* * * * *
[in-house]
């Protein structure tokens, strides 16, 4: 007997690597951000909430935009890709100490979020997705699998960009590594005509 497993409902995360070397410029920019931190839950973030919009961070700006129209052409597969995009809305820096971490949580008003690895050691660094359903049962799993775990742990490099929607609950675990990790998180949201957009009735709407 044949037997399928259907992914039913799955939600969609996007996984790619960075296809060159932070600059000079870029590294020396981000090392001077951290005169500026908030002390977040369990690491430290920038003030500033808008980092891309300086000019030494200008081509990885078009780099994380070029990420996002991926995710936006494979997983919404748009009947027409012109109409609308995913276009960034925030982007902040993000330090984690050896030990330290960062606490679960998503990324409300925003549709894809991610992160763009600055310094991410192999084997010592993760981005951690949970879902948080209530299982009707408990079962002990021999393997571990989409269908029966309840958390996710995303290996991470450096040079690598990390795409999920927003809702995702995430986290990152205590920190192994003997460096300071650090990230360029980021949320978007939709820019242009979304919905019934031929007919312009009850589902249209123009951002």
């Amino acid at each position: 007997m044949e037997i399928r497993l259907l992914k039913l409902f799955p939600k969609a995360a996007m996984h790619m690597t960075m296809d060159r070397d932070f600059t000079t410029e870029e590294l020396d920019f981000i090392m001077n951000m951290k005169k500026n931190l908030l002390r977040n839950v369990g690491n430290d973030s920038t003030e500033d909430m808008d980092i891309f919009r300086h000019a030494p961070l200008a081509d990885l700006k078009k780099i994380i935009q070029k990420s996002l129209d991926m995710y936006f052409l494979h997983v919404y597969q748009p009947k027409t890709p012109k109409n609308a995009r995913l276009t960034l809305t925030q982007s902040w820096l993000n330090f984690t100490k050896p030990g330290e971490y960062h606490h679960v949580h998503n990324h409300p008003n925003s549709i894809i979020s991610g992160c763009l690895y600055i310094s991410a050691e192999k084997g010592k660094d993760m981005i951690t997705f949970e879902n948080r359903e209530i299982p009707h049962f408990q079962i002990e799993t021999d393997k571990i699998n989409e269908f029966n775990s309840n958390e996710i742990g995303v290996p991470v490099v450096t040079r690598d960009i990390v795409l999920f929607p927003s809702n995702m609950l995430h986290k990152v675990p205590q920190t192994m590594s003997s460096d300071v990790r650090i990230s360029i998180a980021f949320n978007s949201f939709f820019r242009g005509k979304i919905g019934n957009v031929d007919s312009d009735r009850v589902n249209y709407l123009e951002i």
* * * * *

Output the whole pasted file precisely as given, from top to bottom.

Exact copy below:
[in-house]
């Protein structure tokens, strides 16, 4: 007997690597951000909430935009890709100490979020997705699998960009590594005509 497993409902995360070397410029920019931190839950973030919009961070700006129209052409597969995009809305820096971490949580008003690895050691660094359903049962799993775990742990490099929607609950675990990790998180949201957009009735709407 044949037997399928259907992914039913799955939600969609996007996984790619960075296809060159932070600059000079870029590294020396981000090392001077951290005169500026908030002390977040369990690491430290920038003030500033808008980092891309300086000019030494200008081509990885078009780099994380070029990420996002991926995710936006494979997983919404748009009947027409012109109409609308995913276009960034925030982007902040993000330090984690050896030990330290960062606490679960998503990324409300925003549709894809991610992160763009600055310094991410192999084997010592993760981005951690949970879902948080209530299982009707408990079962002990021999393997571990989409269908029966309840958390996710995303290996991470450096040079690598990390795409999920927003809702995702995430986290990152205590920190192994003997460096300071650090990230360029980021949320978007939709820019242009979304919905019934031929007919312009009850589902249209123009951002």
């Amino acid at each position: 007997m044949e037997i399928r497993l259907l992914k039913l409902f799955p939600k969609a995360a996007m996984h790619m690597t960075m296809d060159r070397d932070f600059t000079t410029e870029e590294l020396d920019f981000i090392m001077n951000m951290k005169k500026n931190l908030l002390r977040n839950v369990g690491n430290d973030s920038t003030e500033d909430m808008d980092i891309f919009r300086h000019a030494p961070l200008a081509d990885l700006k078009k780099i994380i935009q070029k990420s996002l129209d991926m995710y936006f052409l494979h997983v919404y597969q748009p009947k027409t890709p012109k109409n609308a995009r995913l276009t960034l809305t925030q982007s902040w820096l993000n330090f984690t100490k050896p030990g330290e971490y960062h606490h679960v949580h998503n990324h409300p008003n925003s549709i894809i979020s991610g992160c763009l690895y600055i310094s991410a050691e192999k084997g010592k660094d993760m981005i951690t997705f949970e879902n948080r359903e209530i299982p009707h049962f408990q079962i002990e799993t021999d393997k571990i699998n989409e269908f029966n775990s309840n958390e996710i742990g995303v290996p991470v490099v450096t040079r690598d960009i990390v795409l999920f929607p927003s809702n995702m609950l995430h986290k990152v675990p205590q920190t192994m590594s003997s460096d300071v990790r650090i990230s360029i998180a980021f949320n978007s949201f939709f820019r242009g005509k979304i919905g019934n957009v031929d007919s312009d009735r009850v589902n249209y709407l123009e951002i």